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Daily Check List

Weekly Check List

Monthly Monitoring

Feed Requirements

Essential Nutrients

Additional Nutritional Factors

Feeding Regime

Water Quality Requirements

Water Quality Action and Reaction

Water Quality Management and Biofilter Maintenance

Post larval fitness parameters

Post Larva Acclimitation


Risk Management, Bio-security and HACCP Implementation


System Disinfection Procedures

Equipment Maintenance

Record Keeping and Report Templates


Mycobacteriosis, Shrimp tuberculosis.

Scientific name or taxonomic affiliation

Mycobacterium marinum, Mycobacterium fortuitum, and Mycobacterium sp.

Geographic distribution


Host species

Potentially infectious to all penaeids.

Impact on the host

Infected shrimp produce unsightly melanized nodules or lesions on the shell or in the muscle that pose more of a problem to marketing than to losses due to mortalities. Also, these bacteria have been reported to cause accidental infections in the hands of shrimp farm or packing plant workers that resulted in nodular skin lesions that were difficult to treat.

Diagnostic techniques

Gross Observations: Multifocal melanized areas in the tissues (muscle, ovary, heart, gills, etc.) or large raised irregular melanized lesions in or on the cuticle.

Smears: Demonstration of Gram positive, acid-fast (by Zeihl-Neelsen stain or related methods), rod-shaped bacteria in impression smears from melanized lesions.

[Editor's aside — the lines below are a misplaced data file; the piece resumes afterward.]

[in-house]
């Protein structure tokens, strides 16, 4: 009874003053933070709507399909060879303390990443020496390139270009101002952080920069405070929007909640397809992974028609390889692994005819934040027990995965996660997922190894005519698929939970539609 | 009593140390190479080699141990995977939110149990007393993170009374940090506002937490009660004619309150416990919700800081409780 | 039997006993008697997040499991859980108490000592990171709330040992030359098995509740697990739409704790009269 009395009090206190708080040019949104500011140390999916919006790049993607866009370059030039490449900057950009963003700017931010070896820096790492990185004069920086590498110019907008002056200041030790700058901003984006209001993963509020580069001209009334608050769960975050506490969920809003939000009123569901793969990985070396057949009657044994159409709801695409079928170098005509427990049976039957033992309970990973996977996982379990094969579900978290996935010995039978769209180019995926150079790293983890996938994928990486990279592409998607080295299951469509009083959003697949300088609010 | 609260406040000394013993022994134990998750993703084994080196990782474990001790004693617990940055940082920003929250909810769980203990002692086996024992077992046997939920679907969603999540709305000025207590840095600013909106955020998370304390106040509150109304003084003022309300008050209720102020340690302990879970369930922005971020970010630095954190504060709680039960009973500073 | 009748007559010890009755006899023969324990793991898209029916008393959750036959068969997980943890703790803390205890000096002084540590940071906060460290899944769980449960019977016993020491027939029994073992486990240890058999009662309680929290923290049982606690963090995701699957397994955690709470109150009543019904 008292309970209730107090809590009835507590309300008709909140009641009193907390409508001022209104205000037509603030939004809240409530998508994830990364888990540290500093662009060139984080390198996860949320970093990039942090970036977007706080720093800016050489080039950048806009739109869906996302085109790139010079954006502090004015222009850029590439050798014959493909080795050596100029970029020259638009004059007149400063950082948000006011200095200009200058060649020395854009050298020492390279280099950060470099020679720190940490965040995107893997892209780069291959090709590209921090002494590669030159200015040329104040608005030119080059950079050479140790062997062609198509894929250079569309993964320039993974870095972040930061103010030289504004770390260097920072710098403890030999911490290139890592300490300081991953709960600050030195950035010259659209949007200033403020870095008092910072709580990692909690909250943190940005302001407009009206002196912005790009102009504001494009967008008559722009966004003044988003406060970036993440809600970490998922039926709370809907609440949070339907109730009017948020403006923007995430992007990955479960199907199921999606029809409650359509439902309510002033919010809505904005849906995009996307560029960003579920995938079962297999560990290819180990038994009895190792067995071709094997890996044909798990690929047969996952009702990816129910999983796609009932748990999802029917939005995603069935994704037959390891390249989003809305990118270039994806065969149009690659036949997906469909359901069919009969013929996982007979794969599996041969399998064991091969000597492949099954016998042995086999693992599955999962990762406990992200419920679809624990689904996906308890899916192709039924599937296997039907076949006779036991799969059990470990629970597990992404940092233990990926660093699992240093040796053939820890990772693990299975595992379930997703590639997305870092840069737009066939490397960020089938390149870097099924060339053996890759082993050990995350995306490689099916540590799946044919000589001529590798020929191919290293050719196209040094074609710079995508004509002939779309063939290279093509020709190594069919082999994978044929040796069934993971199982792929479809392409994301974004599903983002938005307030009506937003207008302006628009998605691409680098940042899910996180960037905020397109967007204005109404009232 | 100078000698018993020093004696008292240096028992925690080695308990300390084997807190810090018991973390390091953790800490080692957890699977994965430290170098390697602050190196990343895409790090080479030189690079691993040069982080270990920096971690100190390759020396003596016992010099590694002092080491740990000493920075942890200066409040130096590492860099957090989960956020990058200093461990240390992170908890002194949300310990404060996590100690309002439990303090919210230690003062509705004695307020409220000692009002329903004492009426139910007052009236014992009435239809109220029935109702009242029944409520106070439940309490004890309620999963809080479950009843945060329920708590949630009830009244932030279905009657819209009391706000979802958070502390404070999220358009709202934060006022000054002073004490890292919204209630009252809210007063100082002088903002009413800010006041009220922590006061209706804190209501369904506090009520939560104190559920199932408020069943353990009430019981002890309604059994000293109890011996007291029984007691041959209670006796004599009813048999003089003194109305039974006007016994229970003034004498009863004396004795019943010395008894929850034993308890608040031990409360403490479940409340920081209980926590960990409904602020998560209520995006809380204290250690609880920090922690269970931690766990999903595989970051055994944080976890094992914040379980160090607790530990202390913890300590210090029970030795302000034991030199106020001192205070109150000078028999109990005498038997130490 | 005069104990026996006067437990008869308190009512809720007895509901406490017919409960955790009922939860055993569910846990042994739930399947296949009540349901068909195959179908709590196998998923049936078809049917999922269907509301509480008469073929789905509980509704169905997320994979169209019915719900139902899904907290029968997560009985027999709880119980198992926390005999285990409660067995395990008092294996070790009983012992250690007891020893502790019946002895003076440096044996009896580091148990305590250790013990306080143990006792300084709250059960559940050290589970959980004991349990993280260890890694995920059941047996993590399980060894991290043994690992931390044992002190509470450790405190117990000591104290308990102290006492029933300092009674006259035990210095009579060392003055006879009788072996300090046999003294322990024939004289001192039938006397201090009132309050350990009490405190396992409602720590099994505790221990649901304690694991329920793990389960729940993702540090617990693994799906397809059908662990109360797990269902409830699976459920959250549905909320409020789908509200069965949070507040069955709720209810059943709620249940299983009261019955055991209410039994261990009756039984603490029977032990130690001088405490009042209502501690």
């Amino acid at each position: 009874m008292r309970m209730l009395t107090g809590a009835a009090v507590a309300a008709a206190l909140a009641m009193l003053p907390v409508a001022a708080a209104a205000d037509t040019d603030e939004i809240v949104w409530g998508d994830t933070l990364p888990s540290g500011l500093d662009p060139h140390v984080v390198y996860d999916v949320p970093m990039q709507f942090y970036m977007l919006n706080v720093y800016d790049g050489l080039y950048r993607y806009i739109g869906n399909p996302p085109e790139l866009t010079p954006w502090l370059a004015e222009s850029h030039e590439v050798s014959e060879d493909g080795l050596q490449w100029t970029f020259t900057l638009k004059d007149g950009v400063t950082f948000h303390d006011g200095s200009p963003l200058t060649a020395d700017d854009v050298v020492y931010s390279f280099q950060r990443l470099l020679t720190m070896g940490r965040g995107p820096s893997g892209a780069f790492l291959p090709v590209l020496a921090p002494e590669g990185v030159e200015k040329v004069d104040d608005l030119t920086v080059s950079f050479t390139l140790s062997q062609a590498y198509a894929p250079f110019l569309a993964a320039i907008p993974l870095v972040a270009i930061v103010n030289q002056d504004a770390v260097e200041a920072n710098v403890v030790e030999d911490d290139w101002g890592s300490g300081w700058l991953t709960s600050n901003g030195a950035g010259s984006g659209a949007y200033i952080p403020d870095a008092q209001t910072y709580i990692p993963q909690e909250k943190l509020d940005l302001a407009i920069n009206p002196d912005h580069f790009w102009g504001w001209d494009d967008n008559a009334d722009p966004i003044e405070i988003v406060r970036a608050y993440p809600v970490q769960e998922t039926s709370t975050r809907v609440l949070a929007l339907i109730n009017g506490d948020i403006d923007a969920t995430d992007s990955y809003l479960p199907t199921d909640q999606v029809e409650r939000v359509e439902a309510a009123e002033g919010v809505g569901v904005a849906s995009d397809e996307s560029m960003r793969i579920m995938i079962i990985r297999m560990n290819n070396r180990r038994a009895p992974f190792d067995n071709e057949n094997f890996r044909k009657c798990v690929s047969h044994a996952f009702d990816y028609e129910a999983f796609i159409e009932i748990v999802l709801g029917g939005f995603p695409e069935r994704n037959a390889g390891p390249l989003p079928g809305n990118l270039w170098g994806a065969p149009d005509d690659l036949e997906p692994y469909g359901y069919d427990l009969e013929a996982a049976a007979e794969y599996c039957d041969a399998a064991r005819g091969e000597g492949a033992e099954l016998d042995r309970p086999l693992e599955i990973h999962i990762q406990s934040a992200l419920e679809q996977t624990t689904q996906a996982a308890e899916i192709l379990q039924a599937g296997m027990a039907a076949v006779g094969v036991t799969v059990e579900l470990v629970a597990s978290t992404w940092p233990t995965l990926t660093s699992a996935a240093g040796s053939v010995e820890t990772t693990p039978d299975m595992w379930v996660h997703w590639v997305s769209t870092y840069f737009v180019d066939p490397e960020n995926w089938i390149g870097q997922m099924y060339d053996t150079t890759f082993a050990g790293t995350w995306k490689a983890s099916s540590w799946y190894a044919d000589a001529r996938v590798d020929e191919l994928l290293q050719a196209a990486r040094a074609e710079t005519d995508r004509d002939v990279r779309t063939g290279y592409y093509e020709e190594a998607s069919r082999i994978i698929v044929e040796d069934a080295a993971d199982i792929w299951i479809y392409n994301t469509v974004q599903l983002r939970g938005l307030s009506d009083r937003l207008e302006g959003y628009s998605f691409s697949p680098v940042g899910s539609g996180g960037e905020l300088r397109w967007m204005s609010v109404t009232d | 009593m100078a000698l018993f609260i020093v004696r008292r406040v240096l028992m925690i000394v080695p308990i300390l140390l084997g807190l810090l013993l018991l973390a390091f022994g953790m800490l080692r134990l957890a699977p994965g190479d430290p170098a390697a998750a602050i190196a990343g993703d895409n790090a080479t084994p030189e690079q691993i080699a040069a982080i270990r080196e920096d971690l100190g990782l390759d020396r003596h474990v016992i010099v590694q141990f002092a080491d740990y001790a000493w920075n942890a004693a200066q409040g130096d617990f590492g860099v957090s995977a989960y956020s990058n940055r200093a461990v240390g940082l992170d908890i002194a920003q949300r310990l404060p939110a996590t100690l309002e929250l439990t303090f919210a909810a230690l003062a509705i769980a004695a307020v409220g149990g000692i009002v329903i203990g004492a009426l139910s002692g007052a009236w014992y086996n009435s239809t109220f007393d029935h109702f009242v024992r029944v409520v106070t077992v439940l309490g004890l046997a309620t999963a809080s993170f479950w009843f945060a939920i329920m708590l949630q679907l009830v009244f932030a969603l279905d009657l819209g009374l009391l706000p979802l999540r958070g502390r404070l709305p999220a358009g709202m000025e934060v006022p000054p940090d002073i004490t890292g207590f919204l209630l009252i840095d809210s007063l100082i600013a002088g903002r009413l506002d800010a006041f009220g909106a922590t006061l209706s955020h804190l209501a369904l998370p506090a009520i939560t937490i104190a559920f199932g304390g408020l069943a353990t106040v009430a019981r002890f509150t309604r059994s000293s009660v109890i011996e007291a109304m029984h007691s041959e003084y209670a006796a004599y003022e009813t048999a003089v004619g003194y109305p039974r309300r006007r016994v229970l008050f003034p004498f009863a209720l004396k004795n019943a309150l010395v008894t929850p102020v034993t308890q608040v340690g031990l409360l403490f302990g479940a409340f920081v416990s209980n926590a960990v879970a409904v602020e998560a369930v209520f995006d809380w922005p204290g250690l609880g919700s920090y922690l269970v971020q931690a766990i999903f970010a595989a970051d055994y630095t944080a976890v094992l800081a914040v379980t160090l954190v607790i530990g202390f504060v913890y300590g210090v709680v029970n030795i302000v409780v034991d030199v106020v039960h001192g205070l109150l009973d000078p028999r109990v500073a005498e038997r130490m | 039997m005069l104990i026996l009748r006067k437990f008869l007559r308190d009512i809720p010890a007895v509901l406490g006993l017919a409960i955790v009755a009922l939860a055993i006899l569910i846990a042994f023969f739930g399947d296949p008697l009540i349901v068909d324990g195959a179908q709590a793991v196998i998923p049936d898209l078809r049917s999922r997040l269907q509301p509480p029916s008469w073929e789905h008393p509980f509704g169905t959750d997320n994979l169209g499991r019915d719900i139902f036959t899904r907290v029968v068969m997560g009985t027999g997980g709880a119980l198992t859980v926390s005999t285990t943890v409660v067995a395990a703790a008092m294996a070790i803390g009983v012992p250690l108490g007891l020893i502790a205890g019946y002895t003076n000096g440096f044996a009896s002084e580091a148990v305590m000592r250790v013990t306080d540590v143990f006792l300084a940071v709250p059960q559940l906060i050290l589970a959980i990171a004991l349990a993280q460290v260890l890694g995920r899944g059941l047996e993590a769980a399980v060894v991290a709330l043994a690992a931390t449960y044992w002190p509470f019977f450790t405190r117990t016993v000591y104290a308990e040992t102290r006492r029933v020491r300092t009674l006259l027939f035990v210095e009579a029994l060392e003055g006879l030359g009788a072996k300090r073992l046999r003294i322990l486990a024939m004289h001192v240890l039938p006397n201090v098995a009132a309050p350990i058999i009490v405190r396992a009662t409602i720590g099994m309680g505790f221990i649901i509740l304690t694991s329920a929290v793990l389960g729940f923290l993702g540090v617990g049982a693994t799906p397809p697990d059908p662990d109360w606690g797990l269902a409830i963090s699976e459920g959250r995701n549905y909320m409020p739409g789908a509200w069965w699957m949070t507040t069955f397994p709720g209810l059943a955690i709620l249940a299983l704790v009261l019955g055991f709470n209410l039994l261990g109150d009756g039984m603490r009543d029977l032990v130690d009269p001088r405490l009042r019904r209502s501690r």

Histology: The presence of acid-fast, Gram positive, rod-shaped bacteria in the melanized lesions is required to make a diagnosis to the genus Mycobacterium. The lesions consist of multifocal, usually heavily melanized, haemocytic nodules or larger granulomatous lesions. With haematoxylin and eosin stain, palely basophilic rod-shaped bacteria may be evident in, or associated with the haemocytic nodules.

Culture: Isolation of an acid-fast bacterium on special media for Mycobacterium spp.

Methods of Control

No known method of prevention or control.




Variables to be used in health evaluation

Health evaluation tests
Wet Mount Procedure . PL visual examination . Stress test for post larva . Gill examination . Mid-gut Examination . Stomach Contents Analysis

Shrimp Diseases
Hepatopancreatic parvo-like virus (HPV) . Reo-like virus (REO) . Lymphoid organ vacuolization virus (LOVV) . Taura Syndrome Virus (TSV) . Rhabdovirus of Penaeid Shrimp (RPS) . White Spot Syndrome Virus (WSSV) . Infectious hypodermal and hematopoietic virus (IHHNV) . Baculovirus penaei (BP)
Bacterial Diseases
Vibriosis . Epicommensal fouling disease (filementous bacteria) . Necrotizing Hepatopancreatitis (NHP) . Black spot disease (BSD) . You are here
Fungal Diseases
Larval mycosis . Fusariosis
Haplosporidia . Gregarines . Cotton Disease
Black Gill Disease (BGD) Dissolved Oxygen Crisis Nitrogen Gas Bubble Disease

Disease control
Decreasing density, partial or early harvests . Drugs, chemicals and treatments . Sanitation